medicare22A new study commissioned by the Amputee Coalition suggests that in many cases, taxpayers ultimately pay more in the long term when Medicare patients are not provided with replacement lower limbs, spinal orthotics, and hip/knee/ankle orthotics. The study was reportedly conducted by Allen Dobson, PhD, health economist, former director of the Office of Research at CMS (then known as the Health Care Financing Administration).

The research encompassed a total of nearly 42,000 paired sets of Medicare beneficiaries with claims from 2007 to 2010. Paired patients either received full orthotic and prosthetic care or did not receive such care, according to the study. The results indicate that patients who received orthotic or prosthetic services have lower or comparable Medicare costs than patients who need, yet do not receive, these services. The results also suggest that Medicare could potentially experience a 10% savings for patients receiving lower-extremity orthoses and comparable payments for patients receiving spinal orthoses and lower-extremity prostheses.

The study maintains that what may initially offset the initially high cost of orthotic and prosthetic devices is the devices’ link to higher rates of physical therapy and rehabilitation, allowing patients to remain in the community. The reduced use of hospital services and facility-based care offsets the cost of the devices, allowing for potential savings and better quality-of-life outcomes for patients.

To read the full study results, click here.

Dobson states that upon examining full costs and other outcomes, during “a 12- to 18-month period, our study concludes that patients who received the orthotic and prosthetic services experienced greater independence than patients who do not, with better or comparable health outcomes and generally lower Medicare payments,” Dobson says.

Susan Stout, interim president, CEO, Amputee Coalition, reinforces Dobson’s findings. “This study provides nationwide data which helps corroborate this patient experience, and also points us to the need for more research regarding the value of prosthetics from both a quality of life and financial perspective.”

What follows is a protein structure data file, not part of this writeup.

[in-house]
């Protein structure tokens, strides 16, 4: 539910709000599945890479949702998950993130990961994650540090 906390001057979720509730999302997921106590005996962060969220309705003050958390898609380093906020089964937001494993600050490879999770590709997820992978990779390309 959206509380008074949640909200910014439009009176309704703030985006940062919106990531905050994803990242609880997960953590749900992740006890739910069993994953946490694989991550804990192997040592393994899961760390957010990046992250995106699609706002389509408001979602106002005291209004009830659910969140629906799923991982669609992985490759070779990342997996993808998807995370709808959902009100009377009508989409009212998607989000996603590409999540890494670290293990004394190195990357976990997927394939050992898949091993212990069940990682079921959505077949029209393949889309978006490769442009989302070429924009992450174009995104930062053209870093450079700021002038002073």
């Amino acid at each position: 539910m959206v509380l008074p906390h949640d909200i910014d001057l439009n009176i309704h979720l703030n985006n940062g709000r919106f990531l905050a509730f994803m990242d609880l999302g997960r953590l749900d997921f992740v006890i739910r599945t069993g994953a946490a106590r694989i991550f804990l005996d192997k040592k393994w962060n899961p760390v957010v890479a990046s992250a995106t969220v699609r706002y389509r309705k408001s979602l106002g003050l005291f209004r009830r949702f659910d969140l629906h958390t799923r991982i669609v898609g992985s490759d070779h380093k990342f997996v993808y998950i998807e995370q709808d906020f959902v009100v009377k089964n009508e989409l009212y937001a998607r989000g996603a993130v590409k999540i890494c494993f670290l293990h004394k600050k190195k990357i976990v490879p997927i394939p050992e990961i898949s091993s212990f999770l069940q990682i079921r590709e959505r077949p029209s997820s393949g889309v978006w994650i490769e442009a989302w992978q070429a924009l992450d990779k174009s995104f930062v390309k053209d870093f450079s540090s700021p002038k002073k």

Thomas F. Kirk, PhD, president, American Orthotic & Prosthetic Association, calls the report, “a clear win for patients and a win for taxpayers. Not only do patients who get full orthotic and prosthetic (O&P) treatment benefit the most, but it also ends up costing taxpayers less in most cases.”

Key study findings state that among lower-extremity patients, patients who received lower-extremity prostheses had comparable Medicare episode payments and better outcomes than patients who did not receive prostheses. The device was nearly paid back by the end of 12 months, and patients were enabled to experience higher quality of life and increased independence than those who did not receive the prosthetic.

The findings also note that patients who received lower-extremity orthoses exhibited improved outcomes during 18 months. Improvement was defined as fewer acute care hospitalizations, emergency department admissions, and reduced costs to Medicare, according to the report.

Patients were also able to sustain significantly more rehabilitation and return to their homes, rather than being placed in a facility-based setting. Additionally, patients who received spinal orthoses had comparable Medicare payments during 18 months to patients who did not receive the orthotic, and also exhibited a higher reliance on ambulatory and home-based care, rather than facility-based care.

A replay of the news event announcing the study’s findings via webcast is here.

[Source: Amputee Coalition]